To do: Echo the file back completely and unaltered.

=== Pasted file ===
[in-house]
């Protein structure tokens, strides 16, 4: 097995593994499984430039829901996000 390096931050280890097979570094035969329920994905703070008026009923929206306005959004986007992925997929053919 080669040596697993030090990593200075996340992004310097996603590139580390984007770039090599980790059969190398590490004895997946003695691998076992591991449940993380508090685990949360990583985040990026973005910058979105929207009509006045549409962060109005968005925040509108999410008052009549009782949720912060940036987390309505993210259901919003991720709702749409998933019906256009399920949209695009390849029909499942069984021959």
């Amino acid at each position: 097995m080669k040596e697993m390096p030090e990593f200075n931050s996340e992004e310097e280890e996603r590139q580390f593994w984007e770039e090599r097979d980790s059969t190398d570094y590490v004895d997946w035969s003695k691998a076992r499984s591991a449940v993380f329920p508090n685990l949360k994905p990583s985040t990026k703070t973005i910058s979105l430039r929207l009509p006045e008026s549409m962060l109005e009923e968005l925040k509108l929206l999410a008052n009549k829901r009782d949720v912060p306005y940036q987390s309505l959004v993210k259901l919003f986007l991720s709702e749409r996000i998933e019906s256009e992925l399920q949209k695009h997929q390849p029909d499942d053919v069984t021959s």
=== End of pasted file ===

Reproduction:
[in-house]
């Protein structure tokens, strides 16, 4: 097995593994499984430039829901996000 390096931050280890097979570094035969329920994905703070008026009923929206306005959004986007992925997929053919 080669040596697993030090990593200075996340992004310097996603590139580390984007770039090599980790059969190398590490004895997946003695691998076992591991449940993380508090685990949360990583985040990026973005910058979105929207009509006045549409962060109005968005925040509108999410008052009549009782949720912060940036987390309505993210259901919003991720709702749409998933019906256009399920949209695009390849029909499942069984021959």
């Amino acid at each position: 097995m080669k040596e697993m390096p030090e990593f200075n931050s996340e992004e310097e280890e996603r590139q580390f593994w984007e770039e090599r097979d980790s059969t190398d570094y590490v004895d997946w035969s003695k691998a076992r499984s591991a449940v993380f329920p508090n685990l949360k994905p990583s985040t990026k703070t973005i910058s979105l430039r929207l009509p006045e008026s549409m962060l109005e009923e968005l925040k509108l929206l999410a008052n009549k829901r009782d949720v912060p306005y940036q987390s309505l959004v993210k259901l919003f986007l991720s709702e749409r996000i998933e019906s256009e992925l399920q949209k695009h997929q390849p029909d499942d053919v069984t021959s």